Crime Down In Montana; Arrests, Incarceration Increasing
Montana lawmakers are looking to other states for advice as they address concerns about overpopulated prisons and jails, and an overburdened justice system.
Montana’s crime rate is falling, but its jail incarceration rate is increasing and is the highest among neighboring states.
While the crime rate is down, the number of arrests are actually up 12 percent over the last six years. Probation violations and "failure to appear" arrests account for 60 percent of the total increase.
During a Commission on Sentencing hearing Tuesday, Representative Eric Hutching from Utah spoke to commission members about what his state did when they saw a similar trend. He says two-thirds of the people who went to prison in 2013 had gone through the system before.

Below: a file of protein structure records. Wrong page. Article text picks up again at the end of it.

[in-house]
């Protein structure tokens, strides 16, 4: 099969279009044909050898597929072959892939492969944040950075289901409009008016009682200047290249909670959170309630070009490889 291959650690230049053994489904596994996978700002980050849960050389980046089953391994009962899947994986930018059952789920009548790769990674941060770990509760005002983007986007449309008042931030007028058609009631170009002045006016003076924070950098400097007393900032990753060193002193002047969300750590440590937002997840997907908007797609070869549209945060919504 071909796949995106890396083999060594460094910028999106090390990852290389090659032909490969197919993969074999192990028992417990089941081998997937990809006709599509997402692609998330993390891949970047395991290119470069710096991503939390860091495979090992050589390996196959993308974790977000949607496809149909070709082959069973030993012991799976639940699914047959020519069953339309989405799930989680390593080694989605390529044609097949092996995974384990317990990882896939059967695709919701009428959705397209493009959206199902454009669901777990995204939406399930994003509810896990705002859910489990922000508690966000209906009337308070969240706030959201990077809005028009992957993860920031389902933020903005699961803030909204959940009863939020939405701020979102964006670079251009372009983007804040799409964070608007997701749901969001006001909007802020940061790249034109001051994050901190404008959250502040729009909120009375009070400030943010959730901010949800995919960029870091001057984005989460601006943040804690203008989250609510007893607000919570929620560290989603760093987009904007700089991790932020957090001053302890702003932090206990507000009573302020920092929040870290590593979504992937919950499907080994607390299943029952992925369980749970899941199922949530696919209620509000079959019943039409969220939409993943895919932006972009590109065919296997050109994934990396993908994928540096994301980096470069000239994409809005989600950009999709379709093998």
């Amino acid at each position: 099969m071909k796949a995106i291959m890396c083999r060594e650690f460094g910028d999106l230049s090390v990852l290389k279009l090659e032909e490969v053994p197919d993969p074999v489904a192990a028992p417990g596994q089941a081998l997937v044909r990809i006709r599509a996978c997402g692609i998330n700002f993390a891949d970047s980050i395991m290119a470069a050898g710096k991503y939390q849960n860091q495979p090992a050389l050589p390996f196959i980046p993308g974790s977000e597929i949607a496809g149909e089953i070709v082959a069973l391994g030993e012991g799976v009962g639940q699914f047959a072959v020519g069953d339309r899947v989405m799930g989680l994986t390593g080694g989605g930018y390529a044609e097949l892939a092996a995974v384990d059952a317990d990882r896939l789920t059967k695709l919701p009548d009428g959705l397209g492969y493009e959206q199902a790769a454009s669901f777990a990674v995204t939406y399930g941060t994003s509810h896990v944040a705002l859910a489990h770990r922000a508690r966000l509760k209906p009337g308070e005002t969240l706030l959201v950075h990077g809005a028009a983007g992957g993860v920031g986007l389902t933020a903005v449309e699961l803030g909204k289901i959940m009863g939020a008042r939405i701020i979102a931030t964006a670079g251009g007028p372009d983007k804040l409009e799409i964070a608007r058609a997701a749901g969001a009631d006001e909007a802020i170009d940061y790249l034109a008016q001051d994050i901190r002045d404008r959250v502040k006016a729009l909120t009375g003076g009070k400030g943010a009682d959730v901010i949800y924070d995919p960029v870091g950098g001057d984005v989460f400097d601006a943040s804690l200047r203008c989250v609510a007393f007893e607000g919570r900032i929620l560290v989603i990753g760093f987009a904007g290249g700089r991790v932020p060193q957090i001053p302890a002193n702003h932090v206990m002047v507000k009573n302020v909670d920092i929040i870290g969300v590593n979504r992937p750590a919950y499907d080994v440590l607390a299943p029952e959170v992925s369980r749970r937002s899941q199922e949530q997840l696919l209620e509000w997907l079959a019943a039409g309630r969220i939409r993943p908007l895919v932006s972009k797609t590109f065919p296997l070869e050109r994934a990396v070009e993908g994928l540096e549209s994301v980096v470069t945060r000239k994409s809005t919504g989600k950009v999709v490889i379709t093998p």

"And the thing we realized is that we built it. We built that environment. We built a system that puts people out with the deck stacked against them. So what we’ve tried to do is focus on the first 120 days out.”
Hutching says how someone behaves their first 120 days after being locked up is telling as to whether they will re-offend, and states need to have support programs in place.
Montana’s Commission on Sentencing will meet again Wednesday. After that, the commission will have two more meetings before they propose legislation for the 2017 session.